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Sunday, August 13, 2006


***½ A Whisper in the Dark by Linda Castillo. Romantic suspense.










Bookstore owner Julia Wainwright has been receiving threatening notes, and knows she can no longer ignore them, but she's hesitant to go to the police because it's become obvious to her that they're related to her secret: the preacher's daughter writes erotic romance.

Her father gets wind of the notes and, concerned that his position is responsible for the threat, asks ex-cop John Merrick to protect her.

John quit the force when, during a drug bust, he shot and killed an undercover DEA officer. Since then, he's been unable to pick up his gun, and has been sliding further and further into the bottle.

John's journey is very well described. His guilt and his attempts to quiet it with alcohol are real, as is his depression. The way his interest in Julia and his concern for her prompts him to begin to crawl out of the hole he's dug for himself, particularly the fact that it's not a simple, straightforward change, is utterly convincing.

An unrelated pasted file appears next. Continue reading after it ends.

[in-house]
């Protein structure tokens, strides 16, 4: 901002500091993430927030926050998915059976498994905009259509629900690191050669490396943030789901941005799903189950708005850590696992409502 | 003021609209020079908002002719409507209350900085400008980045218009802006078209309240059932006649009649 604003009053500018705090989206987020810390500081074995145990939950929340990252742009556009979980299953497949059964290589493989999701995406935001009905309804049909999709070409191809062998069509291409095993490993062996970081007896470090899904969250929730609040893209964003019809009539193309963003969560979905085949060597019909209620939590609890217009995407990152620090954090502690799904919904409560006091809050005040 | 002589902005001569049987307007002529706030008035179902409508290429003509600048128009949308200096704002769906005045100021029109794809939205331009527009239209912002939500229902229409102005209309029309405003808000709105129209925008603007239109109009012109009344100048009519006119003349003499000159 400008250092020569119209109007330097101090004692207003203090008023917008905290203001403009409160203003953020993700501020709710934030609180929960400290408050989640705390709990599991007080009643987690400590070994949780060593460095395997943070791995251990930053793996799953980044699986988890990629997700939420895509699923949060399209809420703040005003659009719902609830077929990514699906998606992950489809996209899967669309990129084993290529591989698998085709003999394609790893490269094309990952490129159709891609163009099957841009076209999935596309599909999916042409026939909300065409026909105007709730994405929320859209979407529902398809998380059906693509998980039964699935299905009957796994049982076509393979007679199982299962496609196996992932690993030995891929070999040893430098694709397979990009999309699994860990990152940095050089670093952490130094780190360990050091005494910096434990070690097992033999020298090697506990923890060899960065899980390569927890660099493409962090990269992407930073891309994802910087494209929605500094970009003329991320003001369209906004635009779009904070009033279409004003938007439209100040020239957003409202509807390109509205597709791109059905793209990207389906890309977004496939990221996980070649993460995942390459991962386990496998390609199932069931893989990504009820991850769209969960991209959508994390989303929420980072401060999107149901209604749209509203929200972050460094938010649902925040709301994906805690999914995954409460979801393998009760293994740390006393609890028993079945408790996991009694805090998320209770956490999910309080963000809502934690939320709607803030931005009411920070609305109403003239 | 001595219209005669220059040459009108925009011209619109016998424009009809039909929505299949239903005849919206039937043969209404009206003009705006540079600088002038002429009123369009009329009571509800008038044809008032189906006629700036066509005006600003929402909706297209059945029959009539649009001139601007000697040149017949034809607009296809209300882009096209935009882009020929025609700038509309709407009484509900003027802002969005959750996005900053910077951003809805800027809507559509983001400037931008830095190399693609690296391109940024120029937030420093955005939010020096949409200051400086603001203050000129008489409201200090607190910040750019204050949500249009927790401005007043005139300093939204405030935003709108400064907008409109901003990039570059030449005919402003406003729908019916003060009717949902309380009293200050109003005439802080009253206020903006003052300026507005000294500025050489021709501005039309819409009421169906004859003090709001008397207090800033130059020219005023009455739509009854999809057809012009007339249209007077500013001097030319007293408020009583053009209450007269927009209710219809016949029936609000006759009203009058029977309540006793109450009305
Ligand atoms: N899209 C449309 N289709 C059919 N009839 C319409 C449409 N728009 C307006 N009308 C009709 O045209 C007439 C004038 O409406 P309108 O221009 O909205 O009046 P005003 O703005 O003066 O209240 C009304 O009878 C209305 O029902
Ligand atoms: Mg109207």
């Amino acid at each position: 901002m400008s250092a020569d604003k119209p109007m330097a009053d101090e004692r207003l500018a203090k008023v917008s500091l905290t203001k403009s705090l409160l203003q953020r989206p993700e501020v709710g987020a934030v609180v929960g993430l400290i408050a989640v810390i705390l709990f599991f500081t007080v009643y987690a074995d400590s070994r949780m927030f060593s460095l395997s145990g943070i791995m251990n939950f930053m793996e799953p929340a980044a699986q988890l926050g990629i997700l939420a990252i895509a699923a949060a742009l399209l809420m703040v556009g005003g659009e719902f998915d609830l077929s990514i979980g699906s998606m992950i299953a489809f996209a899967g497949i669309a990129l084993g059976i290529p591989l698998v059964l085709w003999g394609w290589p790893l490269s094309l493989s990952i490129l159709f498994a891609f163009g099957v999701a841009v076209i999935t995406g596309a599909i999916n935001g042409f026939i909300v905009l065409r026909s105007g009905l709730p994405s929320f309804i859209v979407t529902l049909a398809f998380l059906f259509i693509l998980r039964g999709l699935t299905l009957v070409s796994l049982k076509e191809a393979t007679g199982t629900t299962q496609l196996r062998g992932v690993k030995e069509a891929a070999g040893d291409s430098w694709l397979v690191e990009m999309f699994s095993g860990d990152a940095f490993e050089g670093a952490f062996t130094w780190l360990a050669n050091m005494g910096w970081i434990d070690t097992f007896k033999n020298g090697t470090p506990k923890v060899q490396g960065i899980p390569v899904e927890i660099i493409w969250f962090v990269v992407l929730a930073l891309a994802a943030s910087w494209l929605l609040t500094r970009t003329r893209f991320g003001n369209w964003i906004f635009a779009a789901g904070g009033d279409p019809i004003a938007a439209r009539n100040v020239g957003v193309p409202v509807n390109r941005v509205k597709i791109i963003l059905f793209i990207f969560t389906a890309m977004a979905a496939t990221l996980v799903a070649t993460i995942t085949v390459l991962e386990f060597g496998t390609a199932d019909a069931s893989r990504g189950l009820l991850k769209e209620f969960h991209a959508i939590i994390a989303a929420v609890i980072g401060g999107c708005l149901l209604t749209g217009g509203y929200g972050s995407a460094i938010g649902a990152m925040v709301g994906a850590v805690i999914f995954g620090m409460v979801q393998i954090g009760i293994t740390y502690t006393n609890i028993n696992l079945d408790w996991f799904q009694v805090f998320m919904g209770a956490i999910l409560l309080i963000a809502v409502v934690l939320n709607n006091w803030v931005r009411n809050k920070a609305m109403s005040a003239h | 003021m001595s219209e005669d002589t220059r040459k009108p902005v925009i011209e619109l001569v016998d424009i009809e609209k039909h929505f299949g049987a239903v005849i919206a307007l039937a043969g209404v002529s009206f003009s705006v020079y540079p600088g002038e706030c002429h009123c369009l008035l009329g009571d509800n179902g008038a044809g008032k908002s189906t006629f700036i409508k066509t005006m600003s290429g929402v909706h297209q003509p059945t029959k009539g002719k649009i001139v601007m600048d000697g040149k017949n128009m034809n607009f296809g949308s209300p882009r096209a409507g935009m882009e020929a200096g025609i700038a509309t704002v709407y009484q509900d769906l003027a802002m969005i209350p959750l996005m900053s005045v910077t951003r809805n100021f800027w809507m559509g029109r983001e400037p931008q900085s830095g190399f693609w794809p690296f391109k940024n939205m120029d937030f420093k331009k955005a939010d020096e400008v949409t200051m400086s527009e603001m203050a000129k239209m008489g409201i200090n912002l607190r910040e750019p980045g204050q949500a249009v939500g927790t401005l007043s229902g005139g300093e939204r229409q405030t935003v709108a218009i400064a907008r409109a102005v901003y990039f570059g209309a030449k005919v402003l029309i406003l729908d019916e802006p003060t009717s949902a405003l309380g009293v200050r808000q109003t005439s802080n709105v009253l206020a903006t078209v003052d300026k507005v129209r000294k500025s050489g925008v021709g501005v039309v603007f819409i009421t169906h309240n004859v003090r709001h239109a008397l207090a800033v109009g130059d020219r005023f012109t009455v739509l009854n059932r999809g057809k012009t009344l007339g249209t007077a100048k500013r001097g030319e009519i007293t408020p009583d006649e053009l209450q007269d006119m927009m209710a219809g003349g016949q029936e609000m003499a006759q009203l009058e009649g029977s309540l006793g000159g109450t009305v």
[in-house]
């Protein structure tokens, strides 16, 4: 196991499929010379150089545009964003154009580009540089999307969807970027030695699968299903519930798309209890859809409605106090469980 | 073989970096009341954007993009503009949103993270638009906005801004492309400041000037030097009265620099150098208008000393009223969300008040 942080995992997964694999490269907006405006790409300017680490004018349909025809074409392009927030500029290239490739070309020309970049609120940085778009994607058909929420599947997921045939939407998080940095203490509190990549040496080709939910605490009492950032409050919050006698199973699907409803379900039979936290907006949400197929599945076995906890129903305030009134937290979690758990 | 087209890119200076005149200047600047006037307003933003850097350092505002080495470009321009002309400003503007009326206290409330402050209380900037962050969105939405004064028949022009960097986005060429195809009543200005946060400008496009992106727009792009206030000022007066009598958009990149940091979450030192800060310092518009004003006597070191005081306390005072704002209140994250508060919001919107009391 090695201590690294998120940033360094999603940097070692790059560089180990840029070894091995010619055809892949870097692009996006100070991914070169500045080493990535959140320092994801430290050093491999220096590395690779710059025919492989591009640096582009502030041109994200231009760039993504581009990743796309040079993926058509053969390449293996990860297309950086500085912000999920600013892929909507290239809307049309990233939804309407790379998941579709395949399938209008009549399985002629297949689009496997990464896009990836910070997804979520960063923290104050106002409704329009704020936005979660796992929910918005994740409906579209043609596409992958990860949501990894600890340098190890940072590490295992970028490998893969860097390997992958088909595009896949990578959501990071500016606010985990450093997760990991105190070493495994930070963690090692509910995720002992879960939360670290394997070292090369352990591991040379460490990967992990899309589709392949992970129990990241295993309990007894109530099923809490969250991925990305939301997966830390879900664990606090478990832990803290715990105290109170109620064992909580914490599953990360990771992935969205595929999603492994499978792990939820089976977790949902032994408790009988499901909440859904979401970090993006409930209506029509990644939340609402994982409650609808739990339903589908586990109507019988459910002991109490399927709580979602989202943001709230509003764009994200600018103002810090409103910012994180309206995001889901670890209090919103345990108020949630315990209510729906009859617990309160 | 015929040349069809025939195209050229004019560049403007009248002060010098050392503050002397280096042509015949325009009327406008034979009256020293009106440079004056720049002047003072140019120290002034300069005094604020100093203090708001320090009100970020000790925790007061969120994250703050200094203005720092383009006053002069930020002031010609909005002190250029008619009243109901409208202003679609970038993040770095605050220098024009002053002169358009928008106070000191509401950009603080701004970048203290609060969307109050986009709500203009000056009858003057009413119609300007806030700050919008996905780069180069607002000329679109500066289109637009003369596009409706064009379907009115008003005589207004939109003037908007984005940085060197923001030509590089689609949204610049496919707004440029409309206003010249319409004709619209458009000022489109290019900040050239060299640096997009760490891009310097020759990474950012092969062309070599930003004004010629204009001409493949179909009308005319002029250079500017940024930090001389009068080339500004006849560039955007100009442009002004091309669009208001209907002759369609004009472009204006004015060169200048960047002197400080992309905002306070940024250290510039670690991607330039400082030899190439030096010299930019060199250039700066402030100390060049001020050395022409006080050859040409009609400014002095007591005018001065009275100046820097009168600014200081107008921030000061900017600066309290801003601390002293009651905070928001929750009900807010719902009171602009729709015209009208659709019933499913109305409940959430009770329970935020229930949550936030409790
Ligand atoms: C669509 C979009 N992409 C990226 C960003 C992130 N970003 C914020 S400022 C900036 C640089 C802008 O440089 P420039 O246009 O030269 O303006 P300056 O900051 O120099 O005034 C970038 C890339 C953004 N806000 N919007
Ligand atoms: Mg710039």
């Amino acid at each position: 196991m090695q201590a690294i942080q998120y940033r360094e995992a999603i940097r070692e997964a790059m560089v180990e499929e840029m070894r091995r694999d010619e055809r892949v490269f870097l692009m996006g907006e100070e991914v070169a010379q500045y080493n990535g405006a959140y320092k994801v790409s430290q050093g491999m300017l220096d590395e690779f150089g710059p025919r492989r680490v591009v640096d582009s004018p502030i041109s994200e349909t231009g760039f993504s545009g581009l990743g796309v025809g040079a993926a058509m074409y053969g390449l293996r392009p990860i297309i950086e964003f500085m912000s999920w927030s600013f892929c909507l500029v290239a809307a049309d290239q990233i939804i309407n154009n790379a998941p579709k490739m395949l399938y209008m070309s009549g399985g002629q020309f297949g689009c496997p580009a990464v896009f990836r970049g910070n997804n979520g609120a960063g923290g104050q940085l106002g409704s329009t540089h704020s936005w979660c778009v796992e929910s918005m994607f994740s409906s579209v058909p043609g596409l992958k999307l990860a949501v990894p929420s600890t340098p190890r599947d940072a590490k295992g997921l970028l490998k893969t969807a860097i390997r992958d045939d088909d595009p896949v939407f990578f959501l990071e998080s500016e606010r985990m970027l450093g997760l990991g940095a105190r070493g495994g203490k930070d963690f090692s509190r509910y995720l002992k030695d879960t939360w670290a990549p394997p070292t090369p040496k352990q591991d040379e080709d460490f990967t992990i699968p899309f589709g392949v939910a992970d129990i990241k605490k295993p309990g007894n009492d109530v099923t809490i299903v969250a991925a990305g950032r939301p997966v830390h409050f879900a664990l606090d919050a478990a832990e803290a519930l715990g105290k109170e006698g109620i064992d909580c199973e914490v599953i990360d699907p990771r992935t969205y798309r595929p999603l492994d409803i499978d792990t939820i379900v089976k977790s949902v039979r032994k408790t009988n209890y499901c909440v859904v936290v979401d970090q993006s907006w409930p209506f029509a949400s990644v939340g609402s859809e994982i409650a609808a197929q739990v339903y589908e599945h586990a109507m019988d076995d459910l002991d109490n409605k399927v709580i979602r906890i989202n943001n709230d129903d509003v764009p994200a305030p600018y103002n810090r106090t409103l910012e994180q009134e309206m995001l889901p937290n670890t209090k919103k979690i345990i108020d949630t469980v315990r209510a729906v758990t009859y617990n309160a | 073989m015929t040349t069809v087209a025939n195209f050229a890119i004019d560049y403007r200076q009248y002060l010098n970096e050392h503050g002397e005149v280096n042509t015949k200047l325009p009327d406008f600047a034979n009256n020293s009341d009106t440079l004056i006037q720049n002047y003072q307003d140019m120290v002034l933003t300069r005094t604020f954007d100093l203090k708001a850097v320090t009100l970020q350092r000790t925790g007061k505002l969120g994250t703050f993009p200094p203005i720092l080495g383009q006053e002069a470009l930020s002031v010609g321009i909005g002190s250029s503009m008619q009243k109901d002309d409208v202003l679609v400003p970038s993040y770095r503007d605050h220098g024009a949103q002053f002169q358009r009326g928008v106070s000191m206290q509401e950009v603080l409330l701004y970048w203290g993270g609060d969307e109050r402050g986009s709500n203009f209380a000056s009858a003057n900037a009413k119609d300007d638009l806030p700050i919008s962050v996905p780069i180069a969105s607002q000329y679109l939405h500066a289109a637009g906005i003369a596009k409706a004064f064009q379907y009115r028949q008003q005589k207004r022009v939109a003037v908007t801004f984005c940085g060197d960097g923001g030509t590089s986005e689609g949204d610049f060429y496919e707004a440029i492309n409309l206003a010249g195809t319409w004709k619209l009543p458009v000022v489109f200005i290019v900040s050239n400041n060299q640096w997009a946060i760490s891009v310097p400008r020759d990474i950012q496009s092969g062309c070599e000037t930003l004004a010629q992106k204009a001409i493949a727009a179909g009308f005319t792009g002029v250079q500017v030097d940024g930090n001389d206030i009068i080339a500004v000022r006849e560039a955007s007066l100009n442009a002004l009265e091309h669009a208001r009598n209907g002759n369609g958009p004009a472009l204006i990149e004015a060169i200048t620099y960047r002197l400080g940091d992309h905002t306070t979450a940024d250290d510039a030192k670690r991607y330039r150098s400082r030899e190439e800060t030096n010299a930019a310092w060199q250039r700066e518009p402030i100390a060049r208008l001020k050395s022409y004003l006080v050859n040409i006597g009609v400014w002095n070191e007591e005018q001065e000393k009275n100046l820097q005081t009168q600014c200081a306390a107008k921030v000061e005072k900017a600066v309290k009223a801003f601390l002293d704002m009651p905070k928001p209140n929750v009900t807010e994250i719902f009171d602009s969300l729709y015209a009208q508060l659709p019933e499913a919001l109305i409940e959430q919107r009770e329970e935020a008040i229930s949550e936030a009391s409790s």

I was less happy with Julia. Her fear was real, but... and this is entirely personal preference--not a reflection on the writing... I was irritated by the notion that writing romance was something to be ashamed of, and that irritation made me less sympathetic toward the character.

I was also unhappy with the bad guy. I could believe that someone's wacko enough to want to kill someone for writing sex scenes, but in a romantic suspense book, I want more. In particular, I'd have liked it explained better how he came across the book in the first place. The coincidence was especially hard to swallow--it's not like there are hardly any erotic romances out there.

And a bitty nit: Julia's explanation to John of what "erotic literature" is was insulting to both the character and to the reader. It's not an obscure term.

Despite my complaints, A Whisper in the Dark was a solid romantic suspense read.


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Comments:
Darla - was Linda Castello one of the author you like to read? Or is it just this book that didn't give you a "OMG" impression?

Julia
 
I've only read two of her books before: The Perfect Victim 4 years ago, and Fade to Red 2 years ago. I suspect I liked The Perfect Victim better of the two, but even though I've refreshed my memory on the plots, I don't really remember my impressions.
 
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